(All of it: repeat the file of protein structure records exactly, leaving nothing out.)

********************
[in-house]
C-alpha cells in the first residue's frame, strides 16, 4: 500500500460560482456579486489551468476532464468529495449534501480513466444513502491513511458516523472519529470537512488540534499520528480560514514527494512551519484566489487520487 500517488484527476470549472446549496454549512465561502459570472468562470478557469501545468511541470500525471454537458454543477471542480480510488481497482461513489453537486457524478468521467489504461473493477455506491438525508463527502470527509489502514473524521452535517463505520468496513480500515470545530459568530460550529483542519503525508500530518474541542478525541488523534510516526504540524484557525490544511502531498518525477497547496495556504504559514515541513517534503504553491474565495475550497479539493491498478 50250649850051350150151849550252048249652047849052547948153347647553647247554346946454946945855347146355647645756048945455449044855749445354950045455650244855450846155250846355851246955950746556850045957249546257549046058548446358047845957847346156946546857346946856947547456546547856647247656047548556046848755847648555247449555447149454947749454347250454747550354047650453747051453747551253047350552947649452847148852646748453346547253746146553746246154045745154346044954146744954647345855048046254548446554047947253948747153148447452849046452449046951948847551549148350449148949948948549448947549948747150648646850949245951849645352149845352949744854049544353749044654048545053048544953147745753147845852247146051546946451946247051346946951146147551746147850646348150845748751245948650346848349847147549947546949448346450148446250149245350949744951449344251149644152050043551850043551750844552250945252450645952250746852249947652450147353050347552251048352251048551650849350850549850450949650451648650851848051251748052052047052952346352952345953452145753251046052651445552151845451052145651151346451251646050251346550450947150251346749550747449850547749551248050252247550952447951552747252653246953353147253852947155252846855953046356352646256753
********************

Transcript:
[in-house]
C-alpha cells in the first residue's frame, strides 16, 4: 500500500460560482456579486489551468476532464468529495449534501480513466444513502491513511458516523472519529470537512488540534499520528480560514514527494512551519484566489487520487 500517488484527476470549472446549496454549512465561502459570472468562470478557469501545468511541470500525471454537458454543477471542480480510488481497482461513489453537486457524478468521467489504461473493477455506491438525508463527502470527509489502514473524521452535517463505520468496513480500515470545530459568530460550529483542519503525508500530518474541542478525541488523534510516526504540524484557525490544511502531498518525477497547496495556504504559514515541513517534503504553491474565495475550497479539493491498478 50250649850051350150151849550252048249652047849052547948153347647553647247554346946454946945855347146355647645756048945455449044855749445354950045455650244855450846155250846355851246955950746556850045957249546257549046058548446358047845957847346156946546857346946856947547456546547856647247656047548556046848755847648555247449555447149454947749454347250454747550354047650453747051453747551253047350552947649452847148852646748453346547253746146553746246154045745154346044954146744954647345855048046254548446554047947253948747153148447452849046452449046951948847551549148350449148949948948549448947549948747150648646850949245951849645352149845352949744854049544353749044654048545053048544953147745753147845852247146051546946451946247051346946951146147551746147850646348150845748751245948650346848349847147549947546949448346450148446250149245350949744951449344251149644152050043551850043551750844552250945252450645952250746852249947652450147353050347552251048352251048551650849350850549850450949650451648650851848051251748052052047052952346352952345953452145753251046052651445552151845451052145651151346451251646050251346550450947150251346749550747449850547749551248050252247550952447951552747252653246953353147253852947155252846855953046356352646256753